Hep C – HIV Coinfection
HVC/HIV co-infected patients, are people who are living with both hepatitis C (HVC) and HIV. The Hepatitis C viral load is higher than in HCV-mono-infected patients in both the plasma and liver tissue.
Patients who are HIV-positive are sometimes co-infected with HCV due to shared routes of transmission: percutaneous exposure to blood, sexual intercourse, and from a mother to her infant. Infection with HCV can be asymptomatic, self-limiting, or progress to cirrhosis or cancer.
The morbidity and mortality caused by HCV has increased since the inception of highly active antiretroviral therapy (HAART) because HIV patients are living longer from potent antiretroviral therapies and prophylaxis of traditional opportunistic infections.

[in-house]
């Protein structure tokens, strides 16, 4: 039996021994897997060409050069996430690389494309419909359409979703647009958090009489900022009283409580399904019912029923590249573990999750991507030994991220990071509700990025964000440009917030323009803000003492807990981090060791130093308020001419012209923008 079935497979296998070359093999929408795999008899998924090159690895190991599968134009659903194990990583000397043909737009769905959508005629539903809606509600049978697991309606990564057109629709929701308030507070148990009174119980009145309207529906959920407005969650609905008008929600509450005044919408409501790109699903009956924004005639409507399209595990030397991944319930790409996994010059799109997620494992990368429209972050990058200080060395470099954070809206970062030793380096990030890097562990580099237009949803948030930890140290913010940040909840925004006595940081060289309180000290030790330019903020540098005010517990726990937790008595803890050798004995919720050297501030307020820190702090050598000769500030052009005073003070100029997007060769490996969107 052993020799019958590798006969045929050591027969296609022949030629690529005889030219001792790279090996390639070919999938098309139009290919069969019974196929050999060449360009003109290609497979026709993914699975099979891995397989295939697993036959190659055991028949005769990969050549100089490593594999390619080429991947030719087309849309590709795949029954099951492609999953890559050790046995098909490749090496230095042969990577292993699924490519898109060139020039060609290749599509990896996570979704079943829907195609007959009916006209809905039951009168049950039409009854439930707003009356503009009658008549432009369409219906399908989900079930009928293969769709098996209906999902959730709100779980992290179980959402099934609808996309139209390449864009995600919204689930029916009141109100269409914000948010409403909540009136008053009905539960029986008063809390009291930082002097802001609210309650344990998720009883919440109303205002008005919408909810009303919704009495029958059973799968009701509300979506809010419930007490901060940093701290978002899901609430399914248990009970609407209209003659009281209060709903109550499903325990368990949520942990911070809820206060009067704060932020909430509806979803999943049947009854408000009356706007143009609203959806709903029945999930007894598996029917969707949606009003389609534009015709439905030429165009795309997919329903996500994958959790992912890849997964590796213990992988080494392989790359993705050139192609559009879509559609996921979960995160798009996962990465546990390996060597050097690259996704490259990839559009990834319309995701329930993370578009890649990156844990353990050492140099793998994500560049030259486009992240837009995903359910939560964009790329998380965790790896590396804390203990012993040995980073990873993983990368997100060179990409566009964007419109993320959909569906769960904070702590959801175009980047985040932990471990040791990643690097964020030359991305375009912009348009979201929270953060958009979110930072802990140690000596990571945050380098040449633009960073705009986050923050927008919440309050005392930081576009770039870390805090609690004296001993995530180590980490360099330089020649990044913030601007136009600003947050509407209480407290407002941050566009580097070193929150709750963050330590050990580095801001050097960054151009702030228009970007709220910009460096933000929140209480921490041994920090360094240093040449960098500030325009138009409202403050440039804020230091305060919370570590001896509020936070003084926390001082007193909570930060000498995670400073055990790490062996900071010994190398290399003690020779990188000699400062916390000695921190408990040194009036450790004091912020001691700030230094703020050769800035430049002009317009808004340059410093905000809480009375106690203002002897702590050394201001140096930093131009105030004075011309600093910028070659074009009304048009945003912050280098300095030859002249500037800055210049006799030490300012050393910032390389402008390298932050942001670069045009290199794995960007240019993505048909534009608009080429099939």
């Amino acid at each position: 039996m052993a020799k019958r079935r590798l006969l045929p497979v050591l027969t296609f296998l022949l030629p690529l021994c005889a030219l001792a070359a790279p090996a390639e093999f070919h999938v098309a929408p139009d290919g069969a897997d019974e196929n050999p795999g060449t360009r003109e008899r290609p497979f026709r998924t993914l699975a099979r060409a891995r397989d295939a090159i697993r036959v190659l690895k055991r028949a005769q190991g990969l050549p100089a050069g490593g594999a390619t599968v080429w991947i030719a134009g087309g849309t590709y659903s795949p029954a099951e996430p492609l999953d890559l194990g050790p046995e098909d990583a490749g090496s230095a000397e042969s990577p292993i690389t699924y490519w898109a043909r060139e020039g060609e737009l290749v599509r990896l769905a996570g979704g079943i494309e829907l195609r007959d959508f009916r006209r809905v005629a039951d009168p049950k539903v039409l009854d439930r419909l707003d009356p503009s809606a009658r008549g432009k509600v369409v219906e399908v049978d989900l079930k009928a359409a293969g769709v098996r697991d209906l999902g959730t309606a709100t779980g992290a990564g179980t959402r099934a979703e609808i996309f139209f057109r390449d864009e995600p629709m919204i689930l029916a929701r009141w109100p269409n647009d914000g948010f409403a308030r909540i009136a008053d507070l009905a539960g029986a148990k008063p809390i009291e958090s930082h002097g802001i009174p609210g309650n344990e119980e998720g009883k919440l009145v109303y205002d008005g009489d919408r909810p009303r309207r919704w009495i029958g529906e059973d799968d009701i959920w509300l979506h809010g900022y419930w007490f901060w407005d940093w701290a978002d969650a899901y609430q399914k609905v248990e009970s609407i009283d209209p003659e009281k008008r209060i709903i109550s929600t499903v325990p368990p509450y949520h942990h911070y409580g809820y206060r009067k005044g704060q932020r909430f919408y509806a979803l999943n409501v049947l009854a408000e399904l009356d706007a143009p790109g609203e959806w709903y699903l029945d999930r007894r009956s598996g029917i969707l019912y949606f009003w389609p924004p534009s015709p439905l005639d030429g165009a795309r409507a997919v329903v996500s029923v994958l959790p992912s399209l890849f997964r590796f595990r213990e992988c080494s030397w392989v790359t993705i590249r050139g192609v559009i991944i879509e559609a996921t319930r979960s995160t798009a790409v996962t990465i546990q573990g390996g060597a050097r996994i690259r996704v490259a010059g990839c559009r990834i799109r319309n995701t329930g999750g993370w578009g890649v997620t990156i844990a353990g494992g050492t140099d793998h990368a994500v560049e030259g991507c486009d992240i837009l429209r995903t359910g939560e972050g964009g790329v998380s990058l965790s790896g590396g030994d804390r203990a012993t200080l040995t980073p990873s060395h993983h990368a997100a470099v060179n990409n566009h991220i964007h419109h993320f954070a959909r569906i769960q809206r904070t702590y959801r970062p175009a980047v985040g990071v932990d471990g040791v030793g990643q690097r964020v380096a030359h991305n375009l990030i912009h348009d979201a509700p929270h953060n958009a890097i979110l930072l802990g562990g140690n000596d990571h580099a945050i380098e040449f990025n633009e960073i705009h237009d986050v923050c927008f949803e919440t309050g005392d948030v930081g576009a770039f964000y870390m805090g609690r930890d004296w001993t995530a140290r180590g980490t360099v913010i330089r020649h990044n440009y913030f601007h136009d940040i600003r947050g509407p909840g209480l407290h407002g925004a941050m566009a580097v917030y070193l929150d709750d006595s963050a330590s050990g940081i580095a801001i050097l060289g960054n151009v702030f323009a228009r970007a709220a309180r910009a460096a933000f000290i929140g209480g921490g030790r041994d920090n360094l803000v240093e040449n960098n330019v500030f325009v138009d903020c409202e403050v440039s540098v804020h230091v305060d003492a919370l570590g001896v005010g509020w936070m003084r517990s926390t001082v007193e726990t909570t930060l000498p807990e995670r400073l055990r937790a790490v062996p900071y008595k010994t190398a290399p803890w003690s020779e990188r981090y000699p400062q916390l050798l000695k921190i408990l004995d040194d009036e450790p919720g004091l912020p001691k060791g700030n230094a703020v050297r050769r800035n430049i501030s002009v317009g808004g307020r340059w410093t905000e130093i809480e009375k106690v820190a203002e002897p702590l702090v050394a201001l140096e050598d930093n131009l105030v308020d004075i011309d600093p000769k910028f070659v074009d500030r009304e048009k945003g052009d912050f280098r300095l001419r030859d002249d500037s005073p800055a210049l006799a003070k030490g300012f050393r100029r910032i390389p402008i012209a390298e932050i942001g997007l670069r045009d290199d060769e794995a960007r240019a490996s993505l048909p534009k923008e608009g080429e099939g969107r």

The effect of HCV on the natural history of HIV remains inconclusive due to contradictory studies documenting no effect, while others show an increase to an AIDS defining illness or death.
In the United States, approximately 150,000 to 300,000 people are co-infected with HIV and HCV. This represents 15% to 30% of all HIV infected patients and 5% to 10% of all HCV patients.
Recent trials have been published about the safety and efficacy of current treatment options for people who are coinfected, consul with your physician.